This They Believed

Hear the voices and credos of both the famous—Eleanor Roosevelt to Leonard Bernstein—and regular folks in Cold War America, thanks to a Tufts project that restored the classic radio program
Edward R. Murrow at the microphone in a radio studio
Edward R. Murrow in the early 1950s, when he started the “This I Believe” series. Photo: Courtesy of Tufts Digital Collections and Archives
November 12, 2013

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Choreographer Martha Graham believed that much as a dancer learns through practice, we all must practice living. First Lady Eleanor Roosevelt wasn’t sure if there was an afterlife, but in this life, she said, you need to accept “whatever comes, and the only important thing is that you meet it with courage and with the best that you have to give.”

You can hear these and other personal philosophies of the famous and just regular folks, thanks to a Tufts restoration project that has digitized and posted online nearly 800 episodes of Edward R. Murrow’s 1950s radio classic This I Believe.

The intimate essays were taken from some 200 reel-to-reel audio tapes that came to Tufts soon after Murrow’s death in 1965. His widow gave them and a treasure trove of other Murrow artifacts to the Fletcher School in conjunction with the establishment of Tufts’ Edward R. Murrow Center for Public Diplomacy.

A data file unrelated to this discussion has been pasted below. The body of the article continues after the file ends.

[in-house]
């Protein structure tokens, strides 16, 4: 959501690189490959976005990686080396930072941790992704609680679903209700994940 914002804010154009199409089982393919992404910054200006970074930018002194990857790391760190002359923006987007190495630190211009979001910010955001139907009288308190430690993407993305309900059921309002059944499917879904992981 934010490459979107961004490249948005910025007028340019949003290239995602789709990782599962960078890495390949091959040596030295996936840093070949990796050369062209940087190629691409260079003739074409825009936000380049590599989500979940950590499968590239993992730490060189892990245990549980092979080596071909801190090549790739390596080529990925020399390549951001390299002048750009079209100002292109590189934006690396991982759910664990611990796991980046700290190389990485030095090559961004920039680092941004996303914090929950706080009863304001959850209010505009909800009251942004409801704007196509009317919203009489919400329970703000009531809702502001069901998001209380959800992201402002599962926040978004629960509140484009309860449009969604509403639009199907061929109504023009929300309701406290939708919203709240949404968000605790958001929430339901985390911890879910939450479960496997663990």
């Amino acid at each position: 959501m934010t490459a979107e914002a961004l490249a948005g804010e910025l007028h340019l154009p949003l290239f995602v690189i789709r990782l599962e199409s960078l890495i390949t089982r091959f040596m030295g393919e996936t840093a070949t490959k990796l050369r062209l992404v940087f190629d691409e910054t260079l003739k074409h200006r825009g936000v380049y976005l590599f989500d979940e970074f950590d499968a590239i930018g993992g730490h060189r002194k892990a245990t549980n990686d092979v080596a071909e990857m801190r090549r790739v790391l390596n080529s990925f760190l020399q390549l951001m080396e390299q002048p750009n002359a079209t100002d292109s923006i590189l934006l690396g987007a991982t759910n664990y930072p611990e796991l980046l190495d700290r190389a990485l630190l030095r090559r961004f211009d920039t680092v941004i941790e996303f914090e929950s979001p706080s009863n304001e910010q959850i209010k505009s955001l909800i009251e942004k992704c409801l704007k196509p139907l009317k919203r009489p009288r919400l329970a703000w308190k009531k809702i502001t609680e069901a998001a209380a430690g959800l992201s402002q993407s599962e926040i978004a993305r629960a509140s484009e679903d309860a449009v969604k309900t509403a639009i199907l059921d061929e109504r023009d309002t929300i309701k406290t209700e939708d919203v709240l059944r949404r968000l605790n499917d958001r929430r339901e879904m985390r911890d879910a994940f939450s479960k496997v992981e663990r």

Murrow had a purpose in creating the five-minute CBS Radio Network program, which aired from 1951 to 1955. World War II was a fresh memory, the Cold War was under way, and U.S. Sen. Joseph McCarthy had launched his anti-communist crusade. Murrow, already a celebrated journalist, saw uncertainty, fear and cynicism spreading among the American people. He described his own beliefs as being “in a state of flux.”

“It has become more difficult than ever to distinguish black from white, good from evil, right from wrong,” he said in introducing the inaugural episode of the program.

And so Murrow invited people from all walks of life—celebrities and homemakers, politicians and students—to record the truths they espoused for the daily radio show that was distributed for free to radio stations across America. In asking people to take part, Murrow described the exercise as “a statement of your private beliefs, your personal rule of life, your independently arrived at sense of values—all in three and a half minutes.” By 1955, when This I Believe went off the air, the mini-creeds had been broadcast on 196 local radio stations to 39 million listeners.